Building Permits and Changes

The following article is a new excerpt from the upcoming second edition of my “Home Owners Manual” for Houses.


When a home is built, it falls under a series of ‘codes’ which ensure the home will be safe, solid, and perform properly. A finished home will have its plans on file with the local municipality and building laws require any building changes be approved through a permit application process.

Unfortunately, as this process can be time consuming and involve extra expenses, many home owners have made changes to their home without the use of permits. While this may save money in the short term, it can cause problems for future owners.

Why Do We Need Permits?

Permits and building codes are intended to protect home occupants. They require that the home structure is solid, that fire safety is considered, that the home won’t move in a frost, and that the home meets energy conservation requirements. Permits are typically needed anytime a change to the home impacts structure, emergency egress, or impacts a major utility.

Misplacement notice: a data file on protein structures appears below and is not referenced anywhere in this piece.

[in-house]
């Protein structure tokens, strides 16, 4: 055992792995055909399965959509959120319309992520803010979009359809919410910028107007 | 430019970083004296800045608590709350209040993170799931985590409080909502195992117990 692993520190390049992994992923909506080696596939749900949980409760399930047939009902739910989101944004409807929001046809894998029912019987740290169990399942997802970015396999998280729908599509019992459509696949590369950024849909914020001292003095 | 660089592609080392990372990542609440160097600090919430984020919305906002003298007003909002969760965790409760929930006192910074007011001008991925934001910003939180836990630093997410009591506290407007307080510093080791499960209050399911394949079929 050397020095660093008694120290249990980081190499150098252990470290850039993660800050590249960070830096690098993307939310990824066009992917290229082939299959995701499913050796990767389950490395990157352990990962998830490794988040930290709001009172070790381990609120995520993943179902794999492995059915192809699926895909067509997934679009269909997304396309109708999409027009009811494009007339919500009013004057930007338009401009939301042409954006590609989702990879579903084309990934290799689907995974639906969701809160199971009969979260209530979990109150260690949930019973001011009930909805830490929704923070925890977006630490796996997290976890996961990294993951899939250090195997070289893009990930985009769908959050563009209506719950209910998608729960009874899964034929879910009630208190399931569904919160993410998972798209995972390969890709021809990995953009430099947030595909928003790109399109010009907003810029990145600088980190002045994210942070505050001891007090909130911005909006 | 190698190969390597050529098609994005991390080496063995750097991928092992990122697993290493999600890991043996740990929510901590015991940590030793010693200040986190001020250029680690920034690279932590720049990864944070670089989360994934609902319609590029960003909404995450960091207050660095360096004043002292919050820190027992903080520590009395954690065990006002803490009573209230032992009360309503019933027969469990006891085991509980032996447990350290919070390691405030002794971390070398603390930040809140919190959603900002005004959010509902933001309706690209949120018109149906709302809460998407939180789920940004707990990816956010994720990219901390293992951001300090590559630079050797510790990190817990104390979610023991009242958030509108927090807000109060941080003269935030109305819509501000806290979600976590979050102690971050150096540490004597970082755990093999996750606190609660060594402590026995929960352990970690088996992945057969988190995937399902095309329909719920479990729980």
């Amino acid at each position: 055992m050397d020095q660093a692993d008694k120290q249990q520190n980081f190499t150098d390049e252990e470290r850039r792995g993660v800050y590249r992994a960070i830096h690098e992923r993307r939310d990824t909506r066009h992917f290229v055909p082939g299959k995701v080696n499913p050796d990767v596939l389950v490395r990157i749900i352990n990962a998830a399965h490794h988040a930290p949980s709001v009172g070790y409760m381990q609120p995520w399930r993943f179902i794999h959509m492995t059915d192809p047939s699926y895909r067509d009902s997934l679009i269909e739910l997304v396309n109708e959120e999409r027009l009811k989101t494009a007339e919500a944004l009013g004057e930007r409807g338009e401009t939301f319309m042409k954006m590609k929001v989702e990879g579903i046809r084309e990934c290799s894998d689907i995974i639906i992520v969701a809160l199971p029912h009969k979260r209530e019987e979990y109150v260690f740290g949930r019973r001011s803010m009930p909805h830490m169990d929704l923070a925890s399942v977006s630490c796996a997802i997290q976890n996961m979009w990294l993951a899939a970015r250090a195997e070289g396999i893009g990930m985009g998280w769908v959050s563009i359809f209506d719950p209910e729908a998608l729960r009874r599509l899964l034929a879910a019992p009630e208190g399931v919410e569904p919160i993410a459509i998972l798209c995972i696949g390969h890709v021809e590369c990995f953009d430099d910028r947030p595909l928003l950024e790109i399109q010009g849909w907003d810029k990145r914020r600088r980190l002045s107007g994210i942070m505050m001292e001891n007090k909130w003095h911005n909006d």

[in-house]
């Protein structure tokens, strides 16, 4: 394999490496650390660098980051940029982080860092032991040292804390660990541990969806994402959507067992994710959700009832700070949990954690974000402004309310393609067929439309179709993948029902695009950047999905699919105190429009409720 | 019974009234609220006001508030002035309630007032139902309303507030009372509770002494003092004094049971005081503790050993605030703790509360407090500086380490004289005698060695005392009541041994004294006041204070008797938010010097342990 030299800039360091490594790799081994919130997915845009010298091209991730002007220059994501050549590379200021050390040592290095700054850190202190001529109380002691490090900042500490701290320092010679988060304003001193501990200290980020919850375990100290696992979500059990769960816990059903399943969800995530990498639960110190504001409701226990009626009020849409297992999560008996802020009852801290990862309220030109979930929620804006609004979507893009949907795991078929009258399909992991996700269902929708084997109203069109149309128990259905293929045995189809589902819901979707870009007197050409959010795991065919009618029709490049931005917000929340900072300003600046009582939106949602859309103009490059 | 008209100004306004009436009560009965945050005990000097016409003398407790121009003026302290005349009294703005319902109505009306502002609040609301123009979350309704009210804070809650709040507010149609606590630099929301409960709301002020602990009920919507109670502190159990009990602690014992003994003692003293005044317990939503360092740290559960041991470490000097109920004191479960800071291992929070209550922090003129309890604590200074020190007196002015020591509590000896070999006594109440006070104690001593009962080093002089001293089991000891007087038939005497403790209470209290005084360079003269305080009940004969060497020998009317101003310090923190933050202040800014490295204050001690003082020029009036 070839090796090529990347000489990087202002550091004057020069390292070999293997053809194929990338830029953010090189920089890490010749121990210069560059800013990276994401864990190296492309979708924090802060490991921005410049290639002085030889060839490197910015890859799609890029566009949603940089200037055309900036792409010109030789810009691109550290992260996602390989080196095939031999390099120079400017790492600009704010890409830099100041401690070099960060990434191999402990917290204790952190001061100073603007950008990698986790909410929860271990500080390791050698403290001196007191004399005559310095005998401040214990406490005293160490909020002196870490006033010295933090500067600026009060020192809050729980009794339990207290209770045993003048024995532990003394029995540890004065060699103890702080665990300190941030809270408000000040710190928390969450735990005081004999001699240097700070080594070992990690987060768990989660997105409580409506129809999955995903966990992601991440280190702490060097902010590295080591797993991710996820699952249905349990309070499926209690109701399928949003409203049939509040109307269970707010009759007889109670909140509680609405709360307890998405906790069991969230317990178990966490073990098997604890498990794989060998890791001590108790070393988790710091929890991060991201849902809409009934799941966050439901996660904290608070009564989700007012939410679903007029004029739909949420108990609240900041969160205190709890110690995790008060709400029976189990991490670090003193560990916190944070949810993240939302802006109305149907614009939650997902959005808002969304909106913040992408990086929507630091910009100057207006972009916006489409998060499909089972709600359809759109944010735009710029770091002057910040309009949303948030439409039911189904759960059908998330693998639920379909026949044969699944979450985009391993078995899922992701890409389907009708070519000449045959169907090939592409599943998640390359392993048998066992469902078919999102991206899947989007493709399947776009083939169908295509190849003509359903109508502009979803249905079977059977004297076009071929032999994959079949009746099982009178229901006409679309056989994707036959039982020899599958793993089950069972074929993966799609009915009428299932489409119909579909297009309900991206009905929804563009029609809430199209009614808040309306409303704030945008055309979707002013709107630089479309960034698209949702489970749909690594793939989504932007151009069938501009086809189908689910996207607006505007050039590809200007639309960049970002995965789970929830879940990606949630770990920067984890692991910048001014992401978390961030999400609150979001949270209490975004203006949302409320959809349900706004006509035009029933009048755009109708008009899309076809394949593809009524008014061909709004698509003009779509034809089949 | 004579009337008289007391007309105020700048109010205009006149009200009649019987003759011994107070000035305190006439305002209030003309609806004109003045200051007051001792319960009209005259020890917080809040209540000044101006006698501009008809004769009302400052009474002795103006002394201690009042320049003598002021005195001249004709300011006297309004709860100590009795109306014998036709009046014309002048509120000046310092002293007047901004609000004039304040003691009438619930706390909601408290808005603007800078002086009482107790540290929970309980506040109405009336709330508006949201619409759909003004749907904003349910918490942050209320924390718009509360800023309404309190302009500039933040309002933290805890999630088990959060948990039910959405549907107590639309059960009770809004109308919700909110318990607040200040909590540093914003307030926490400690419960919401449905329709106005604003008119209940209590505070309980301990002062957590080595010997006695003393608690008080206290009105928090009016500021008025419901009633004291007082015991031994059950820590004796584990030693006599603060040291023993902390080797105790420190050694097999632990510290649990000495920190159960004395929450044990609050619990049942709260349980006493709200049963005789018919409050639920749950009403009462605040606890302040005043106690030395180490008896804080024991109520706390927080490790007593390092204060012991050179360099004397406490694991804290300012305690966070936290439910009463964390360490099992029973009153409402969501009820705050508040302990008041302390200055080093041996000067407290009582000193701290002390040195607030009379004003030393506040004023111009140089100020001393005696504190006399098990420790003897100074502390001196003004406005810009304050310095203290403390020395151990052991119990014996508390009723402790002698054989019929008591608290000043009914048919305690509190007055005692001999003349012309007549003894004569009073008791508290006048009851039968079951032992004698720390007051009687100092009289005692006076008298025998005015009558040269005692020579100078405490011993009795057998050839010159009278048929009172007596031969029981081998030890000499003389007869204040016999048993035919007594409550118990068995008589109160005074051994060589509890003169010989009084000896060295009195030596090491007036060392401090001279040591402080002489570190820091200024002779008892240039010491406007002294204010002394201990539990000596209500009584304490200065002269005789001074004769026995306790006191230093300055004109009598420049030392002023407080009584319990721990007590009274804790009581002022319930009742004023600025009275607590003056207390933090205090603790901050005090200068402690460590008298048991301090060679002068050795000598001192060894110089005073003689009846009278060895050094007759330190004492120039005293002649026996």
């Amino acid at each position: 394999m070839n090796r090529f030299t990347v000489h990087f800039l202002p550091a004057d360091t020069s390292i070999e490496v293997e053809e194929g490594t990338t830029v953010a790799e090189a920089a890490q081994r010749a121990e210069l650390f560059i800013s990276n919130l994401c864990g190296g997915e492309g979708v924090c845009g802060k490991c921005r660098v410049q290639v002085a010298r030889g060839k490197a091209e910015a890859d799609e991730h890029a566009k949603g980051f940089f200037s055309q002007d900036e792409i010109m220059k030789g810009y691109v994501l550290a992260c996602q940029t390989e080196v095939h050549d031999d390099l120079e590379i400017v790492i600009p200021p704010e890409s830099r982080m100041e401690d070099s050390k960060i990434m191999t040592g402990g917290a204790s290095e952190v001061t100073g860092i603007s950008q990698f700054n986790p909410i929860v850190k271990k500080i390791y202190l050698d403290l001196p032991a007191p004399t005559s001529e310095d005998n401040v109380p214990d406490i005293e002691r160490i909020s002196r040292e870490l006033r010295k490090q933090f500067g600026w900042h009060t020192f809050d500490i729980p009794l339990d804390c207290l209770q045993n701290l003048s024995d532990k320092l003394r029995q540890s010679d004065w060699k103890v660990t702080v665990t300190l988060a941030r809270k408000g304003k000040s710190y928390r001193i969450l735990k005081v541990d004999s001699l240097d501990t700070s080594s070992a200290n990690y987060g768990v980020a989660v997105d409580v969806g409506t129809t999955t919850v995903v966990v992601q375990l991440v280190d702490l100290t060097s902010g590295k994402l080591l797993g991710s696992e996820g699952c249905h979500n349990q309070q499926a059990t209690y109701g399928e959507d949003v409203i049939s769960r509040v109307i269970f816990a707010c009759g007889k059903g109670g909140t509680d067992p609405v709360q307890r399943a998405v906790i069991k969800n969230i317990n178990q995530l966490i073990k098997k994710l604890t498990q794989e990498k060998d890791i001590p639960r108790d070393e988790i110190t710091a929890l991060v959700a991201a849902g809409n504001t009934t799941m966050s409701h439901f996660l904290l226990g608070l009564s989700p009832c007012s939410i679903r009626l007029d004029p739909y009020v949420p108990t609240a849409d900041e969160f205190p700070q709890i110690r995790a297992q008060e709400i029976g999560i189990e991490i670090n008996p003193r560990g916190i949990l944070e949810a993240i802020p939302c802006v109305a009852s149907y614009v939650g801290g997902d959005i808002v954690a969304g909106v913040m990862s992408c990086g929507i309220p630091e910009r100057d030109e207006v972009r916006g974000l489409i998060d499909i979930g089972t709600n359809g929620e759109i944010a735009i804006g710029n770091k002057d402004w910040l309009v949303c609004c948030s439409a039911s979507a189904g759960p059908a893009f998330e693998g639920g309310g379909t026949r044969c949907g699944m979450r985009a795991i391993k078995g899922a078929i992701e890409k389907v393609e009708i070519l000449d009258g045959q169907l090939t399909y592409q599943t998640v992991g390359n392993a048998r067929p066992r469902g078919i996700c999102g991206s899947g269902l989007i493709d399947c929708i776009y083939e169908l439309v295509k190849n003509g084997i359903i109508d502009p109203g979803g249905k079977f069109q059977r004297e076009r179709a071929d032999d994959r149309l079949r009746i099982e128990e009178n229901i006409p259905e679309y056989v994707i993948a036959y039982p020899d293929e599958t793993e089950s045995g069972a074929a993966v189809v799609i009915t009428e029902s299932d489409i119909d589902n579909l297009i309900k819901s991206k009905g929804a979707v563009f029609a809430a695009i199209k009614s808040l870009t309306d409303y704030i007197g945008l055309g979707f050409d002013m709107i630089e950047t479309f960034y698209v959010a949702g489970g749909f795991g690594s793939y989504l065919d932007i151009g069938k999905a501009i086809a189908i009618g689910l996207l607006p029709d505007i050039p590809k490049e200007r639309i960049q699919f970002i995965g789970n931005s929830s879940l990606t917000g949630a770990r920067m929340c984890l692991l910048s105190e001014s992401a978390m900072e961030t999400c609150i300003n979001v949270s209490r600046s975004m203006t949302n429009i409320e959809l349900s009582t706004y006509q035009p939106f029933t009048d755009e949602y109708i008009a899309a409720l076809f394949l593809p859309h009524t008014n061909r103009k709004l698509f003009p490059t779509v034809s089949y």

Minor changes like replacing cabinets in a bathroom or cosmetic changes like painting interior walls would not typically require permits.

Failure to Obtain Permits

If required permits are not obtained for past work performed on the home, the current home owner risks the municipality ordering the home be brought to compliance. This can include:

  •  Decommissioning secondary suites
  •  Demolishing and rebuilding non-permitted changes
  •  Restoring home to original plans

Municipalities find out about missing permits in many ways including neighbor complaints, roaming inspectors and bylaw officers, and even aerial photography spotting decks and additions.

As losing rental revenue from secondary suites or needing to potentially spend tens of thousands of dollars to bring a home into compliance would be a financial hardship for many home buyers, it is critical that these risks be considered.

Contractor Permits

Some smaller job permits are typically pulled by local contractors. For example, plumbers and electricians may need permits to change a hot water tank or do a minor electrical upgrade. Always check with your contractor what permits are required for any work performed and who will be obtaining these permit.

Missing Permits

Home inspectors cannot confirm if homes meet code or if a home had all the correct permits obtained for any work performed. Home buyers and their agents need to investigate thoroughly.

 By James Bell - Author | Owner/Operator of Solid State Inspections Inc